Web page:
Knowing which salespeople are more likely to become top performers helped General Motors Service Parts Organization (GMSPO) increase the sales results of each new hire by 35 percent, an increase of $1.8 million in annual revenue per representative. GMSPO wanted to increase market share while adapting to changing customer expectations. Through a process that included dealer interviews, the company developed profiles to identify the candidates who were most likely to help meet the company’s objectives.
To help clients create solutions, salespeople need to be able to change the way they sell. Salespeople must feel confident that they have a valid reason to call a client. Sometimes, salespeople are intimidated by the thought of calling a high-level person in a prospect organization, but that’s exactly what they need to do.
The ability to listen effectively and understand a client’s business ranks high on the list of what clients want from salespeople. According to The HR Chally Group nearly 40 percent of a buyers’ decision to purchase is directly related to the effectiveness of the salesperson. This exceeds both product quality and features in ranking of importance to customers.
Salespeople must be able to prove that they understand their clients. The Principal Financial Group discovered that tenure does not guarantee a permanent relationship. The company built a 25-year relationship with a multinational account, and suddenly was faced with losing it because the client didn’t feel they were being treated with the importance they deserved. Fortunately, Principal had a top performer on the team who was able to convince the client to stay. She identified the key decision-makers and convinced them that they were valued.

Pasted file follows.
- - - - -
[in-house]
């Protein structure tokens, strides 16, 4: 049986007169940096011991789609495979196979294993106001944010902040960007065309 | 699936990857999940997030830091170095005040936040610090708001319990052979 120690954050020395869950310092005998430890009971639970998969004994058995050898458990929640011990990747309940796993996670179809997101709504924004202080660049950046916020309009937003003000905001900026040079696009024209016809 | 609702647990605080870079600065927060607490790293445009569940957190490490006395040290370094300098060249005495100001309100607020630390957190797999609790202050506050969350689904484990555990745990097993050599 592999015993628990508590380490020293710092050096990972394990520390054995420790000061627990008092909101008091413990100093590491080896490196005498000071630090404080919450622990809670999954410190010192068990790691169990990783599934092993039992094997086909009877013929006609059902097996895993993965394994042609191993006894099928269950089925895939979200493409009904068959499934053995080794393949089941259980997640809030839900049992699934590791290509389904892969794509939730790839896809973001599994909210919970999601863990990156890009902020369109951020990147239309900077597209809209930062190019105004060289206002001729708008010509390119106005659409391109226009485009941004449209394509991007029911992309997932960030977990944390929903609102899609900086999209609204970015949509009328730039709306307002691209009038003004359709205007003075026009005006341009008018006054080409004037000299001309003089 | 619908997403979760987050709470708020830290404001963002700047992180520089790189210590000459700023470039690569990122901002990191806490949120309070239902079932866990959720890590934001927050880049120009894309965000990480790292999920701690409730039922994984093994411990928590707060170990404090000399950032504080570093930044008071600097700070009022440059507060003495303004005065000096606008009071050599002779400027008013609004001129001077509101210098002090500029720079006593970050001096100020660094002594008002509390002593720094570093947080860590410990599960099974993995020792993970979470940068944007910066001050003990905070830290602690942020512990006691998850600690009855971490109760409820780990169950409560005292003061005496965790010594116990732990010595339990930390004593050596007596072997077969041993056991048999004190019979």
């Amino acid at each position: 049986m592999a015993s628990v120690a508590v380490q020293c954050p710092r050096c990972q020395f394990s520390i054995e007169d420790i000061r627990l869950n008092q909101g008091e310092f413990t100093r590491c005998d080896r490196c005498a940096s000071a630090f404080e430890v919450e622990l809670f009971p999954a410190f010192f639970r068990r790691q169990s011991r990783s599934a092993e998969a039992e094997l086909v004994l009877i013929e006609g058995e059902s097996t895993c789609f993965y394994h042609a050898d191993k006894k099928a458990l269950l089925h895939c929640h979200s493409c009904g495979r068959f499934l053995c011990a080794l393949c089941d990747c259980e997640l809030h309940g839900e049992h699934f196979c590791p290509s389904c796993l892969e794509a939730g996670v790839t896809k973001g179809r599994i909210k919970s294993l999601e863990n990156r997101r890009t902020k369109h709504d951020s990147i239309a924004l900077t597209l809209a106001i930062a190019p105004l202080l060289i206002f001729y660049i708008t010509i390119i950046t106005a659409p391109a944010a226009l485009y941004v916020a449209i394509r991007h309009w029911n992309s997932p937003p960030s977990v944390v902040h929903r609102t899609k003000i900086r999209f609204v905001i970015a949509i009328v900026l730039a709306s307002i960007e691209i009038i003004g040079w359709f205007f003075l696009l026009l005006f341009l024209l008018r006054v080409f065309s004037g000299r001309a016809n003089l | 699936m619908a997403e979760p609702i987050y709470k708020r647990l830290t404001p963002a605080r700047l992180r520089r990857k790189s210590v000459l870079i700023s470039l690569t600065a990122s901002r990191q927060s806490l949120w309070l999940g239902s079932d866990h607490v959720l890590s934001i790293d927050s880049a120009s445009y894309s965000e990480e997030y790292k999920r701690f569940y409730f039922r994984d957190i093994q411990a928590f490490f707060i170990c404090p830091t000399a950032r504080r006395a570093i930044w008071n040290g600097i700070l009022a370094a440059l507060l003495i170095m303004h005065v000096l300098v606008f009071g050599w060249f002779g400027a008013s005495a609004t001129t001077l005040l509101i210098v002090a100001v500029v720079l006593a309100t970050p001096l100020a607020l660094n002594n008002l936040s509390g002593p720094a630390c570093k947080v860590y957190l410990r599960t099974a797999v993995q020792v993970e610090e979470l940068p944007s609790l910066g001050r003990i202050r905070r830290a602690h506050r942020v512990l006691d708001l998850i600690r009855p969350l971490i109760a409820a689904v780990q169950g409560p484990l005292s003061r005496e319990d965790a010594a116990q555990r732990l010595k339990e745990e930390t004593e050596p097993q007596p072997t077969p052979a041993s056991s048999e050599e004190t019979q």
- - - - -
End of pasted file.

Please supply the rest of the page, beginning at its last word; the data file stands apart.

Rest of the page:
The importance of salesperson effectiveness shouldn’t be surprising. Thanks to the ease of gathering information via the Internet, customers can learn what they need to know about product features online. If salespeople don’t add value, they’re wasting the client’s time.
Differentiating yourself by equipping your entire sales organization with the strategies and tactics of your top performers requires the collective involvement of multiple players, including executive management, sales management, learning departments and sales professionals themselves.
Understanding the 80/20 Rule
In most organizations, 80 percent of revenue comes from 20 percent of the sales force. Increasing that 20 percent by even a small percentage can yield dramatic results. If you have a sales force of 100 people and the right 10 people are identified and developed to reach the productivity of your top performers, your bottom line would increase by 40 percent! You can’t expect 100 percent of your sales force to perform like your top performers, but it is realistic to assume that you could take an additional 10 percent to that level of productivity.
When considering who should be included in that 10 percent, keep in mind that talent can’t be taught, but talented people can improve. It is an important distinction to remember because when you are trying to drive fast results, you want to focus your efforts on the areas that will produce the greatest returns in time and dollars.